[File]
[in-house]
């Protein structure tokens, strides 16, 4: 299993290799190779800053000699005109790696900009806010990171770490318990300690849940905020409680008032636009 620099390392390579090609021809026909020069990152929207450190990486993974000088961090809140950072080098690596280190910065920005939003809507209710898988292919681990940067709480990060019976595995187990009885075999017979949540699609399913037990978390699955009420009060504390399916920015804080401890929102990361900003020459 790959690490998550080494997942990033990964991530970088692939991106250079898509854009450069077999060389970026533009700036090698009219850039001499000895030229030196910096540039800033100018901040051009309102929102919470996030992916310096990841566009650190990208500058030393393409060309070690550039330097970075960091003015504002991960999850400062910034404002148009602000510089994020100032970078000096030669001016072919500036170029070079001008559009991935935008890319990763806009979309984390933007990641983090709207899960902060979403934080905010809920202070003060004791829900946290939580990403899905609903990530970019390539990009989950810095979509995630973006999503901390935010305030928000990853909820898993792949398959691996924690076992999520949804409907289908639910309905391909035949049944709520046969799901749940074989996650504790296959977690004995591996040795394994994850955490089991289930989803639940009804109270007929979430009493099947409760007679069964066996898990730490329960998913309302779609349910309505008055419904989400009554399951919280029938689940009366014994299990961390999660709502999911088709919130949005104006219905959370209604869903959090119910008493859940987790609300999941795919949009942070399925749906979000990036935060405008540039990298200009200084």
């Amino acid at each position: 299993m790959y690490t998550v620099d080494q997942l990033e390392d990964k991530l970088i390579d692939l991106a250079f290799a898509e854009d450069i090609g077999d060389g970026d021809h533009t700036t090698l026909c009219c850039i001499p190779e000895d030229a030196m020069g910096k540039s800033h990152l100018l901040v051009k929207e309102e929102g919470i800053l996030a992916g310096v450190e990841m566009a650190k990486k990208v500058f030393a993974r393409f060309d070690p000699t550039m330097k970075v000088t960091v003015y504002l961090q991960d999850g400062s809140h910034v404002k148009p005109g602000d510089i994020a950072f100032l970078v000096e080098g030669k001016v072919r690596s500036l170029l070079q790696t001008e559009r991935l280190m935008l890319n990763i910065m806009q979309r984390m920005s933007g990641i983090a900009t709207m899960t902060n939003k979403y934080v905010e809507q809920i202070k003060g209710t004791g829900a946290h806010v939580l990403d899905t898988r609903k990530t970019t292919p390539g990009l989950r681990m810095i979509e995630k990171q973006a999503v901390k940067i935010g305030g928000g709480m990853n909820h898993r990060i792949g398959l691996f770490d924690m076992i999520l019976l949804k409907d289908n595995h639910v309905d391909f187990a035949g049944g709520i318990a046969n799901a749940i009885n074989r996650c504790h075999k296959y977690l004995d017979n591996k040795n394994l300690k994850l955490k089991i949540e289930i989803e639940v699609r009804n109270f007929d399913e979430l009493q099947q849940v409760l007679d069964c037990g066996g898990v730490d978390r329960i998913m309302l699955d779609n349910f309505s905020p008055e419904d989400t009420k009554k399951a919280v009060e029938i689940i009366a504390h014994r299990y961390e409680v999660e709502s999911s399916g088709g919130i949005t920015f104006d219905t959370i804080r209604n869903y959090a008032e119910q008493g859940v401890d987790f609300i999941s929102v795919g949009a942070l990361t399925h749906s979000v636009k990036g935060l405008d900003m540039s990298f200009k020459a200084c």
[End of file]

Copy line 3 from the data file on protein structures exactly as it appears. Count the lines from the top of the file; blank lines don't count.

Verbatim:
């Amino acid at each position: 299993m790959y690490t998550v620099d080494q997942l990033e390392d990964k991530l970088i390579d692939l991106a250079f290799a898509e854009d450069i090609g077999d060389g970026d021809h533009t700036t090698l026909c009219c850039i001499p190779e000895d030229a030196m020069g910096k540039s800033h990152l100018l901040v051009k929207e309102e929102g919470i800053l996030a992916g310096v450190e990841m566009a650190k990486k990208v500058f030393a993974r393409f060309d070690p000699t550039m330097k970075v000088t960091v003015y504002l961090q991960d999850g400062s809140h910034v404002k148009p005109g602000d510089i994020a950072f100032l970078v000096e080098g030669k001016v072919r690596s500036l170029l070079q790696t001008e559009r991935l280190m935008l890319n990763i910065m806009q979309r984390m920005s933007g990641i983090a900009t709207m899960t902060n939003k979403y934080v905010e809507q809920i202070k003060g209710t004791g829900a946290h806010v939580l990403d899905t898988r609903k990530t970019t292919p390539g990009l989950r681990m810095i979509e995630k990171q973006a999503v901390k940067i935010g305030g928000g709480m990853n909820h898993r990060i792949g398959l691996f770490d924690m076992i999520l019976l949804k409907d289908n595995h639910v309905d391909f187990a035949g049944g709520i318990a046969n799901a749940i009885n074989r996650c504790h075999k296959y977690l004995d017979n591996k040795n394994l300690k994850l955490k089991i949540e289930i989803e639940v699609r009804n109270f007929d399913e979430l009493q099947q849940v409760l007679d069964c037990g066996g898990v730490d978390r329960i998913m309302l699955d779609n349910f309505s905020p008055e419904d989400t009420k009554k399951a919280v009060e029938i689940i009366a504390h014994r299990y961390e409680v999660e709502s999911s399916g088709g919130i949005t920015f104006d219905t959370i804080r209604n869903y959090a008032e119910q008493g859940v401890d987790f609300i999941s929102v795919g949009a942070l990361t399925h749906s979000v636009k990036g935060l405008d900003m540039s990298f200009k020459a200084c």